Holbrook, John1, Whitney J. Autin2, Stephen Marshak3, Tammy M.
(1) Southeast Missouri State University, Cape Girardeau, MO
(2) Department of Earth Sciences, SUNY College at Brockport, Brockport, NY
(3) Department of Geology, University of Illinois, Urbana, IL
(4) Department of Geosciences, University of Nebraska, Lincoln, NE
ABSTRACT: The Enigma of Long-term Tectonic Control on Deposition Yet Low Cumulative Strain: Insights from Holocene Fluvial Strata in the Active New Madrid Seismic Zone
The notion that topography from minor displacement on basement faults affects depositional patterns is well accepted. Familiar examples commonly bear two seemingly contradictory elements. First, tectonic facies control commonly endures for millions of years, affecting thick rock sections. This demands evidence of significant coeval accumulated strain if any reasonable steady slip-rate is applied over the duration of deposition. Second, independent structural evidence usually indicates such coeval accumulated strain is negligible. Fluvial sediments of the Mississippi River provide insights.
The Mississippi River traverses a hanging-wall anticline in the active New Madrid wrench-fault system that is expressed surficially as 10 m of topography over a 20 km valley reach. Uplift here has forced the Mississippi River to straighten on at least two occasions, resulting in a modest leaning toward smaller lateral-accretion elements, higher ratio of active to passive channel fills, and splay accumulation where sinuosity was tectonically reduced on the upstream side of the uplift.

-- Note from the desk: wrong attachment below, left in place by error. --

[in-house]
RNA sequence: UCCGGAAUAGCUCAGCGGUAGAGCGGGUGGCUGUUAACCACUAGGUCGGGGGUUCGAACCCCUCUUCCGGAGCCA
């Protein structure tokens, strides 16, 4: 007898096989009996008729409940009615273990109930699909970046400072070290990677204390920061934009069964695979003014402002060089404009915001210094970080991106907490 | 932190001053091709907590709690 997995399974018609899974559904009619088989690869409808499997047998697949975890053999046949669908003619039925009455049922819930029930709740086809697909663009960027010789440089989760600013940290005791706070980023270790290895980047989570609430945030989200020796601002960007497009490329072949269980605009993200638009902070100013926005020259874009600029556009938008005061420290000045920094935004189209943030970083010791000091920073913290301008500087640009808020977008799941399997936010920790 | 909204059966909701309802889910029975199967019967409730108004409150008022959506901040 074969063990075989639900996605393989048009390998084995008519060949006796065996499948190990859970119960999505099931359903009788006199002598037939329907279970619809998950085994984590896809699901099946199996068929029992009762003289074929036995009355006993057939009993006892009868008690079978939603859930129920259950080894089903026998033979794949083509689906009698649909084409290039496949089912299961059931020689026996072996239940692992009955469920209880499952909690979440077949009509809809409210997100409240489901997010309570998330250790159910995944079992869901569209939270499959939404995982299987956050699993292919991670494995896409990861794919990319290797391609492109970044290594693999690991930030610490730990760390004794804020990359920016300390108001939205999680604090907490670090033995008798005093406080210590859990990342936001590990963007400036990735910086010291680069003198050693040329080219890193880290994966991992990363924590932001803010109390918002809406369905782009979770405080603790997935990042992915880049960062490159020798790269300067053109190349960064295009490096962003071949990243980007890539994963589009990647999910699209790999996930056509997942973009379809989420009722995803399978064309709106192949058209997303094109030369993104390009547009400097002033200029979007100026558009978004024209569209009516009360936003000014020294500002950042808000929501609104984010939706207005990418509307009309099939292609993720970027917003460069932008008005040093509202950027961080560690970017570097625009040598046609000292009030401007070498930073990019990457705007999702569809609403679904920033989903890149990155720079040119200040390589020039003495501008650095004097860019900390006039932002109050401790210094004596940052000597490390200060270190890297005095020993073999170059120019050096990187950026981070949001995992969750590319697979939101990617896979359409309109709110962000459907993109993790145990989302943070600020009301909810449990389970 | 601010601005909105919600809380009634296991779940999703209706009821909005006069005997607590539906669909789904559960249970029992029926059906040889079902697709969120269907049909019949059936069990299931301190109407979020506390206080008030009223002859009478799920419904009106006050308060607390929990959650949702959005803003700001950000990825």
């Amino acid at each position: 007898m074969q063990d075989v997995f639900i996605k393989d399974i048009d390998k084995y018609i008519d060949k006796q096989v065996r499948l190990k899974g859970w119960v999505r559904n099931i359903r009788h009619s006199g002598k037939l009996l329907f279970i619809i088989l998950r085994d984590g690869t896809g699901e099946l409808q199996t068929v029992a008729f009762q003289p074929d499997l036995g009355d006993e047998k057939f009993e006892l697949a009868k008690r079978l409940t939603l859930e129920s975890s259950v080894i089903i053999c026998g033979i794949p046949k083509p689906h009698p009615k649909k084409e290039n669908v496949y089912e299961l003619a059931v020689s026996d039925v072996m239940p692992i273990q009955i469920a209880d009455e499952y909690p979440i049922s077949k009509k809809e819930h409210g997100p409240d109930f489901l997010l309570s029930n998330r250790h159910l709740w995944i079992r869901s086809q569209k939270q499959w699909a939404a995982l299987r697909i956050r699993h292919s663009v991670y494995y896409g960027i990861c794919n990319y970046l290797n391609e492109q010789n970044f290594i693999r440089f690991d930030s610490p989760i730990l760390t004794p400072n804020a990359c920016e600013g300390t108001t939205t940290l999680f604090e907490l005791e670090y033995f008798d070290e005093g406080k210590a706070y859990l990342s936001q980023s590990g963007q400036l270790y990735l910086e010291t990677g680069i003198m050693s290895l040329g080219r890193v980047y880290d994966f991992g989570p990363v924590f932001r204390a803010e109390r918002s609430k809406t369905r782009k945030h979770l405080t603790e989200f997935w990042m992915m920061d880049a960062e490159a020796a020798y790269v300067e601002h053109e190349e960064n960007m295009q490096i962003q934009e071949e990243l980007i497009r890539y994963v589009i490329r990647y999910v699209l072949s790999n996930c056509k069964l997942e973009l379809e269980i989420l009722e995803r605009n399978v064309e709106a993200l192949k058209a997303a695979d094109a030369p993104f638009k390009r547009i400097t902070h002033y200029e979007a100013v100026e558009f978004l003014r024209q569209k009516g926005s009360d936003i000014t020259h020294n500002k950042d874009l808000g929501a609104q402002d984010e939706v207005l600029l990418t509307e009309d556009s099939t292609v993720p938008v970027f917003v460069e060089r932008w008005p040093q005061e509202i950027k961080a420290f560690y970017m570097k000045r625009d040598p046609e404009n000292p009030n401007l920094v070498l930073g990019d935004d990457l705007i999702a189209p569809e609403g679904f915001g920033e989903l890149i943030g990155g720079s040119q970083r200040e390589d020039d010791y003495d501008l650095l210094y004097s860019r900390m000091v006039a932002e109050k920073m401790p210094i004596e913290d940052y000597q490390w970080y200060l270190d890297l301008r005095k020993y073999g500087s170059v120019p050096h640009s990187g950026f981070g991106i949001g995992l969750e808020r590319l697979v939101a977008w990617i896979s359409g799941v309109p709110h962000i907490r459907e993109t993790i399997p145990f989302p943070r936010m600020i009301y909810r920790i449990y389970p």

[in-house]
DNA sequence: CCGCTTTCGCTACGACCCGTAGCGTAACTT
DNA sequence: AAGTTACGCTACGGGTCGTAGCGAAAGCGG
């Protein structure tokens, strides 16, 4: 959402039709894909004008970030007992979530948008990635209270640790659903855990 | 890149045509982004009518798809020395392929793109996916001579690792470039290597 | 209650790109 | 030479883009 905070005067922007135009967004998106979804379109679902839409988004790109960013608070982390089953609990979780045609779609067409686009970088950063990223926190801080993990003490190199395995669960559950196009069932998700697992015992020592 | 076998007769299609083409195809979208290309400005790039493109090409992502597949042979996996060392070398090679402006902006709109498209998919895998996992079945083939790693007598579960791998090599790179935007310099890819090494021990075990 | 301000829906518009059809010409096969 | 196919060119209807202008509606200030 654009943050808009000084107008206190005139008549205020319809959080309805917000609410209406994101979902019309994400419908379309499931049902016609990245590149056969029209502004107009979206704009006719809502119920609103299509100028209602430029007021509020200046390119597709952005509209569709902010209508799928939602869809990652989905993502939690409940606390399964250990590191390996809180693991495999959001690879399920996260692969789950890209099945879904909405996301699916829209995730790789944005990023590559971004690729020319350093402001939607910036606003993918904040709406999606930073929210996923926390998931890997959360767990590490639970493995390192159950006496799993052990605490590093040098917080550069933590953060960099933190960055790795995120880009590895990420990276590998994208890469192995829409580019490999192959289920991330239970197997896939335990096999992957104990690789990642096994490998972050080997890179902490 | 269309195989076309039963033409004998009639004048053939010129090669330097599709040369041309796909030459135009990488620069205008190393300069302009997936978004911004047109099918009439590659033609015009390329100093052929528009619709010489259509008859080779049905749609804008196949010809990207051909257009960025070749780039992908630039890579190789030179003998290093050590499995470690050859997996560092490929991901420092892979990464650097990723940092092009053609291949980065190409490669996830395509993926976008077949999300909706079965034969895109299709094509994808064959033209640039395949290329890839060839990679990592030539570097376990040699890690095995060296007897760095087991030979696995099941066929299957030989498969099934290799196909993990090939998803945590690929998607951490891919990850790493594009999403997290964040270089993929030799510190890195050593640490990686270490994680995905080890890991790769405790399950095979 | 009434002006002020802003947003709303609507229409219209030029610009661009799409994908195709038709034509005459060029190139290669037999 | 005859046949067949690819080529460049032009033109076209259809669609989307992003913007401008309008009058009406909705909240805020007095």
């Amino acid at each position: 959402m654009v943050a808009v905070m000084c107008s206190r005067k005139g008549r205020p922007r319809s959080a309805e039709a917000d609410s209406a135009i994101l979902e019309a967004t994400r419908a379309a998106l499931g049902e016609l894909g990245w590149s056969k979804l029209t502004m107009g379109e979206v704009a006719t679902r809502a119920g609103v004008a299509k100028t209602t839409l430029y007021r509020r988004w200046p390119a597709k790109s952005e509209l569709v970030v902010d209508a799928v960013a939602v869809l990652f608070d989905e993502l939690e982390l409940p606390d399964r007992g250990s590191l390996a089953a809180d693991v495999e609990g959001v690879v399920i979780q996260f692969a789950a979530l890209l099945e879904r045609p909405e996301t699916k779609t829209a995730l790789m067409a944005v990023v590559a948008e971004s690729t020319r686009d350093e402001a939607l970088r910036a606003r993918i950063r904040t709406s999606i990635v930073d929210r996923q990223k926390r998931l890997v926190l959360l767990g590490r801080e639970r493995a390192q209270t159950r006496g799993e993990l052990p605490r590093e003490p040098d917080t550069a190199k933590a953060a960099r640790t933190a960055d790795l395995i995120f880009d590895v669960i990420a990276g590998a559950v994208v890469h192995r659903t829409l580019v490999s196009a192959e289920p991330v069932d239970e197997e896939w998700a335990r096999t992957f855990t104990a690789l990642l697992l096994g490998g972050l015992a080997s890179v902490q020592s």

Close inspection of meander trends (derived from mapping) and paleoseismic data reveal two explanatory points. First, the recorded tectonic sinuosity changes require only about 1 m of topographic shift per episode, so minimal deformation is actually required to force the architectural variations preserved. Second, slip appears to be temporally clustered on millennial scales, meaning that slip is not constant, but is intermittent. That the tectonically induced facies architecture preserved in these Holocene fluvial deposits can derive from minimal and intermittent uplift explains how many analogous ancient deposits can preserve enduring tectonic facies control while accumulating minor coeval strain.
AAPG Search and Discovery Article #90026©2004 AAPG Annual Meeting, Dallas, Texas, April 18-21, 2004.